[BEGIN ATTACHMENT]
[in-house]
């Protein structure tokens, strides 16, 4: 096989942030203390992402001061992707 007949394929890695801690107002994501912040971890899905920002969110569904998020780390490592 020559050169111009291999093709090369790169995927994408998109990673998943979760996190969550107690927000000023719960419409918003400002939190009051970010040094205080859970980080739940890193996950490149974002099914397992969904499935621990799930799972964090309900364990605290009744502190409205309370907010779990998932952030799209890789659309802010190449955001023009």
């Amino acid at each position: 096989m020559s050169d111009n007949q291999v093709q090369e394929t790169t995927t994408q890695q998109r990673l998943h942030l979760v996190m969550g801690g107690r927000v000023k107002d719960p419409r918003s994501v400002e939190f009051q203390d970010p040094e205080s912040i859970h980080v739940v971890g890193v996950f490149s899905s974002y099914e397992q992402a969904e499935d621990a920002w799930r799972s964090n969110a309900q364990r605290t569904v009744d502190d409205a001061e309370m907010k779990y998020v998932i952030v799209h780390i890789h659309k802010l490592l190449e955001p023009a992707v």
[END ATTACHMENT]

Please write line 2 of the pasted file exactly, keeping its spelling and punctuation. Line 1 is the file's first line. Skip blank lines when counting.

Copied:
């Protein structure tokens, strides 16, 4: 096989942030203390992402001061992707 007949394929890695801690107002994501912040971890899905920002969110569904998020780390490592 020559050169111009291999093709090369790169995927994408998109990673998943979760996190969550107690927000000023719960419409918003400002939190009051970010040094205080859970980080739940890193996950490149974002099914397992969904499935621990799930799972964090309900364990605290009744502190409205309370907010779990998932952030799209890789659309802010190449955001023009």